Engaging members at events and conferences is at the core of every association, regardless if that engagement is online or face to face. Association event planners are acutely aware of the power of engagement and are constantly challenged to build opportunities for networking and learning at events and conferences. In recent years, technology has been the medium of choice to accomplish this, and games deployed via web-based or mobile applications have been shown to be very effective. “Gamification” is a buzzword garnering a lot of attention in this area, and for good reason.
Loosely defined, gamification is the integration of game-like thinking in nongame environments to bolster engagement, loyalty, and fun. Yes, it sounds quite foreign, but it’s far from a new concept. If you have a credit card that collects points or if you’ve filled out a survey in hope of winning a random prize giveaway, you have experienced gamification firsthand. In most cases, the delivery and tracking of the games and points is done via a web-based software or a mobile app. EventMobi, for example, includes different games that are integrated within a mobile event app for conferences and tradeshows.
The thread that binds most gaming experiences are the five basic mechanics of gaming. The ability to
- collect points
- achieve new levels
- earn achievements such as badges and prizes
- participate in challenges
- compare progress with others via leader boards.
Event Games in Action
Most savvy event planners are well acquainted with mobile event apps. These apps are optimized for smartphones, and they come with standard features that make events easier for people to navigate. They can be simple or complex, but the usual features include a conference agenda, speaker profiles, and maps.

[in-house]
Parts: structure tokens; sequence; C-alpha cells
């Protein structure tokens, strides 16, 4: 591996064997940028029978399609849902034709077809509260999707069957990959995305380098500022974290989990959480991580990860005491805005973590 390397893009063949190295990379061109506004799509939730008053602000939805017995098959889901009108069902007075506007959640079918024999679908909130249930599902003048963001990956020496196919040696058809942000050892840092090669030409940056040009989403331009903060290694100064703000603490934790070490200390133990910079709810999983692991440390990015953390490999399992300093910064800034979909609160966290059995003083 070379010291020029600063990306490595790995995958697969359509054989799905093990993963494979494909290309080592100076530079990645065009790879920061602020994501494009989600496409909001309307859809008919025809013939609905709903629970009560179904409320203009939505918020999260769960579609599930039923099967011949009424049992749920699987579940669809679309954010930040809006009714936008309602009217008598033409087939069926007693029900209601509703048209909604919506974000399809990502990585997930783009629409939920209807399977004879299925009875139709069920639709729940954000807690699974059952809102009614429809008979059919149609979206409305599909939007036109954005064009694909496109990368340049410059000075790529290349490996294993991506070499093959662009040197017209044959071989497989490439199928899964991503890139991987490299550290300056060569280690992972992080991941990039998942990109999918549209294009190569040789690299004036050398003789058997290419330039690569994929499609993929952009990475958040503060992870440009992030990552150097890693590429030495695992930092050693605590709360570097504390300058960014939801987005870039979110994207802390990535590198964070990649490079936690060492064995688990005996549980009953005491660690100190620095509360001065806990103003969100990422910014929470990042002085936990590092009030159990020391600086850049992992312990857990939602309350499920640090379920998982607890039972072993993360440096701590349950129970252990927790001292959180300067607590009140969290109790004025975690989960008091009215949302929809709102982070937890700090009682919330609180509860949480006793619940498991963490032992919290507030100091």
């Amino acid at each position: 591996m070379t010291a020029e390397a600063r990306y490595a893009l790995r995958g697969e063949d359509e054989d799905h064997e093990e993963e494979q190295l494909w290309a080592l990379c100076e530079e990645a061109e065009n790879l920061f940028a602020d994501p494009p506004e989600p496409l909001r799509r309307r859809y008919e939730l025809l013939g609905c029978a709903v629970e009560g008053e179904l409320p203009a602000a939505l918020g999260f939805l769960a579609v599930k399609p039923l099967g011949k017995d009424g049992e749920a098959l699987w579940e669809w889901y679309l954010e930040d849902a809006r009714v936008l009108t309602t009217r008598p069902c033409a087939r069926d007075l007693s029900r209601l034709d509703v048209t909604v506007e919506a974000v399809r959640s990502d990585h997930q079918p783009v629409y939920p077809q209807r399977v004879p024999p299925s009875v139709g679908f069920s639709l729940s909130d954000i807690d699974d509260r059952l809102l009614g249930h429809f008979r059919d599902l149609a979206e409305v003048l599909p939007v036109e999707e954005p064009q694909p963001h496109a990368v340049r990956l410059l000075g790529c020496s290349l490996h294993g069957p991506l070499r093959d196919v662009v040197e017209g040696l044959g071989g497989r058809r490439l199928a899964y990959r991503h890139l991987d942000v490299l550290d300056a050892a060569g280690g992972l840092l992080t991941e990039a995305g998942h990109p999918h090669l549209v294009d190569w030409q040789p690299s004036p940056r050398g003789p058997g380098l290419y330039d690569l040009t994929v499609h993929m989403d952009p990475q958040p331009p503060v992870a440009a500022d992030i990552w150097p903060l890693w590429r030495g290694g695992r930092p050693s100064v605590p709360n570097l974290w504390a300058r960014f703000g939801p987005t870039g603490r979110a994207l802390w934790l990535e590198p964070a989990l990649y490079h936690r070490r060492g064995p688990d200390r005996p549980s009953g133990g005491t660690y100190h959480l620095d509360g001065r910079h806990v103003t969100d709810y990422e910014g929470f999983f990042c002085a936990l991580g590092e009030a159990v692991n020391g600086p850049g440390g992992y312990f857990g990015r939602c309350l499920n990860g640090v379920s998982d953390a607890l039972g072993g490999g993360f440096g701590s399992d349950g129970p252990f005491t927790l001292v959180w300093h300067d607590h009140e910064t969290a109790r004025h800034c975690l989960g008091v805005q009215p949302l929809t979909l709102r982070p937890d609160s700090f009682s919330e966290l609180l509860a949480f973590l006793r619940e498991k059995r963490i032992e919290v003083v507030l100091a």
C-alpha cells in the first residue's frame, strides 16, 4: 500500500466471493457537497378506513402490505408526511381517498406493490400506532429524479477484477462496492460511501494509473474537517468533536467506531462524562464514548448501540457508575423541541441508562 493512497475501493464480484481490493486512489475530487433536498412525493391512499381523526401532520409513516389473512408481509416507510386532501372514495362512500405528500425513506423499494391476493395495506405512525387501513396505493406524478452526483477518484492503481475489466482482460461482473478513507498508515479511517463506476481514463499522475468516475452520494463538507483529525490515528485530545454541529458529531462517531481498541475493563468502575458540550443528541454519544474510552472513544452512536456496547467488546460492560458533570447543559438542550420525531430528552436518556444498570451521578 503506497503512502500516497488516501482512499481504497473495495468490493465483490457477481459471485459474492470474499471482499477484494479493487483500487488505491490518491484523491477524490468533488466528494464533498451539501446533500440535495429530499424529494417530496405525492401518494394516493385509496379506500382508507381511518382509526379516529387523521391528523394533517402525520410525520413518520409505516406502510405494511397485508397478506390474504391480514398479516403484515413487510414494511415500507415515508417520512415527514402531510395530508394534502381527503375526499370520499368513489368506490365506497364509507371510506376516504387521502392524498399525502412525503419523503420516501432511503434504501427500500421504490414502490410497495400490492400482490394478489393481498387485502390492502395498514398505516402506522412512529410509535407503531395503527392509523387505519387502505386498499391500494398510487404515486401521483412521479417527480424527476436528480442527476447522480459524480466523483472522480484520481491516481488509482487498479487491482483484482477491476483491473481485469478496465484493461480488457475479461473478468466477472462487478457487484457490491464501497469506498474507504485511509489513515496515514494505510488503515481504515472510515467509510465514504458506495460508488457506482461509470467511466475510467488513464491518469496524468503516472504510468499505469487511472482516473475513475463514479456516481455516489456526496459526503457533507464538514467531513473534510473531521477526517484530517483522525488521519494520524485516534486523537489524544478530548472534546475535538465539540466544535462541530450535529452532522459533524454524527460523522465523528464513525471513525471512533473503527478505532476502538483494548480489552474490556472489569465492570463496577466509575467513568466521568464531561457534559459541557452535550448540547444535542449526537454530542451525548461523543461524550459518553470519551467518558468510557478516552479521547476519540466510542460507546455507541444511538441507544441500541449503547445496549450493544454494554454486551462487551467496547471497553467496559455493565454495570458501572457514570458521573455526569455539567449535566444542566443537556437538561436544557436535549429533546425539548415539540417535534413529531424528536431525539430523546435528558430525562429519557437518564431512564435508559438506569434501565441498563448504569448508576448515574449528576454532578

Now games are making their way into these event apps, bringing a new twist to what is useful. Imagine having attendees excited to visit exhibitor booths often passed by or having them be truly engaged during educational sessions.
Some consumer mobile apps like Foursquare and SCVNGR or event-specific apps like EventMobi include a gaming layer that sends attendees on treasure hunts to collect points for prizes, boosting the number of booths they would visit, for example. Or, the event app can award points for attendees when they answer short quizzes at the end of each session to show they understood the main concept. They then receive points for checking in at certain locations or correctly answering questions. Even more, the app can automatically award them custom virtual badges for completing specific challenges or receiving a certain number of points, which they can then recoup for prizes.
Attendees can track their progress on the mobile app or on a public leader board, which gives them incentive to get moving and play as often as possible, which in essence means being more involved at the event. There’s nothing like competition to get people engaged and playing along.
Employing Game Mechanics to Drive Strategic Action